Adaptively Matching Perceptual Duration of Flat and Percussive Tones



Psychoacoustics, Amplitude envelope, Duration discrimination, Adaptive procedure


The extensive literature on duration assessment generally uses tones with clear onsets and offsets.  However, simplistic sounds can fail to evoke the same processes used when listening to sounds with time varying amplitude envelopes (Schutz & Gillard, 2020). Researchers use simplistic sounds to control for extraneous variables between different sounds, with one of these being duration perception. To facilitate future research on the duration assessment of time varying tones, here we explore the ratio at which constant amplitude ‘flat’ and varying amplitude ‘percussive’ tones are perceived as the same duration. We used an adaptive staircase procedure, which presented flat and percussive tones in pairs; participants then stated which tone sounded longer in duration. Each response changed the duration difference on subsequent trials and continued until responses converged around a point, with convergence defined as four consecutive reversals in response direction. One instance of these trials constituted a single staircase; we then calculated the millisecond point of subjective equality (PSE) between flat and percussive tones by finding the average point of convergence between multiple, interleaved staircases starting above and below an initial duration. We found a ratio of flat to percussive duration of approximately 1.67, though with high variance. Consistent, low-variance results from a homogenous (same envelope comparisons) version of the experiment suggest that the adaptive procedure is not the cause. As a result, future iterations will involve collecting large amounts of data from a smaller sample in a controlled lab setting, thereby reducing individual differences and extraneous variables.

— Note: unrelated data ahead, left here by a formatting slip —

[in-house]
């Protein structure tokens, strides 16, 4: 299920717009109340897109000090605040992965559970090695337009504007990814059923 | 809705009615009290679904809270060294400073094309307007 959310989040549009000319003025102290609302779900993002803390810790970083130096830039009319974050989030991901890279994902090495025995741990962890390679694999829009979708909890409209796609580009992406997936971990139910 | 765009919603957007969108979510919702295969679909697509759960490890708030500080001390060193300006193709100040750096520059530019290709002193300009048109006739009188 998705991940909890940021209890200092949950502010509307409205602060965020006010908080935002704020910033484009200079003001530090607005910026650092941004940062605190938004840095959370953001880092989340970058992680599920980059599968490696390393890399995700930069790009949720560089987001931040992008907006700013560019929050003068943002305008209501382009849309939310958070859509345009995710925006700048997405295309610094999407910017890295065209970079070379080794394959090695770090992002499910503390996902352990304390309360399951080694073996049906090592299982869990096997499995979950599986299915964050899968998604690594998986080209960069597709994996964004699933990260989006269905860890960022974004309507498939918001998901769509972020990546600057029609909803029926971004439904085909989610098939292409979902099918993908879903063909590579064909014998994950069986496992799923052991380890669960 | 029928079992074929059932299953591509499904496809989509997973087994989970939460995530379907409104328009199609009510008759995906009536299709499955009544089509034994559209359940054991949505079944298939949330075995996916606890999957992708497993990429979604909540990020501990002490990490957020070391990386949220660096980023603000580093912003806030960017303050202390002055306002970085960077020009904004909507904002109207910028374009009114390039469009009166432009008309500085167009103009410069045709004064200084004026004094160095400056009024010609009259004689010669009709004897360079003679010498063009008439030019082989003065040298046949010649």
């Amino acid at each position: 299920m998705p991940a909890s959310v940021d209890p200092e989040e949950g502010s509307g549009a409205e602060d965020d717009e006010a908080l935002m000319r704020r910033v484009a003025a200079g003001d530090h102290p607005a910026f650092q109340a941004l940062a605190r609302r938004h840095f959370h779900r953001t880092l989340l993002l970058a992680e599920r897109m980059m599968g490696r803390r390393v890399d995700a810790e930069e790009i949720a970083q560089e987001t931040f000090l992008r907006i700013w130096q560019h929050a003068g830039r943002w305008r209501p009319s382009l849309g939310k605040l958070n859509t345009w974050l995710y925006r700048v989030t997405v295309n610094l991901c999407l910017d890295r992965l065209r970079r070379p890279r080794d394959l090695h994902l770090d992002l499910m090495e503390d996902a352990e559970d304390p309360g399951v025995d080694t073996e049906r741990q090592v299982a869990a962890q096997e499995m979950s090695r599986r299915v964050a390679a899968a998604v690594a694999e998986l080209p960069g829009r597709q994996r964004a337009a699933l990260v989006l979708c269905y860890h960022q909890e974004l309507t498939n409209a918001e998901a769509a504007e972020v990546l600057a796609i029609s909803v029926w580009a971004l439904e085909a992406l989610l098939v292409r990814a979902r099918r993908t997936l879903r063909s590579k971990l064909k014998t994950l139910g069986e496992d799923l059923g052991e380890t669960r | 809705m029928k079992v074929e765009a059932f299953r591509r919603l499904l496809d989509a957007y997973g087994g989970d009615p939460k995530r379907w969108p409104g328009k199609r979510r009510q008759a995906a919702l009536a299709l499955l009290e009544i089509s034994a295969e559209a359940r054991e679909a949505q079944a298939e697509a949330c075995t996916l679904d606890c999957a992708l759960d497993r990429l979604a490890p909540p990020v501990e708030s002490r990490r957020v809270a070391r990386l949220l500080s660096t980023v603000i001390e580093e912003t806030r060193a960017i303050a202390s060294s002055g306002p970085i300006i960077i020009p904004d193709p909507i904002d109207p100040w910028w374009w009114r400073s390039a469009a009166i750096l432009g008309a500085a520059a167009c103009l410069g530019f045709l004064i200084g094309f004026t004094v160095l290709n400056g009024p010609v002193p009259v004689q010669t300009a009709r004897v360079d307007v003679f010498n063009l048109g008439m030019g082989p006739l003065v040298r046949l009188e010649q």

How to Cite

Wessel C, Zhang C, Schutz M. Adaptively Matching Perceptual Duration of Flat and Percussive Tones. Canadian Acoustics [Internet]. 2024 May 12 [cited 2024 May 21];52(1). Available from: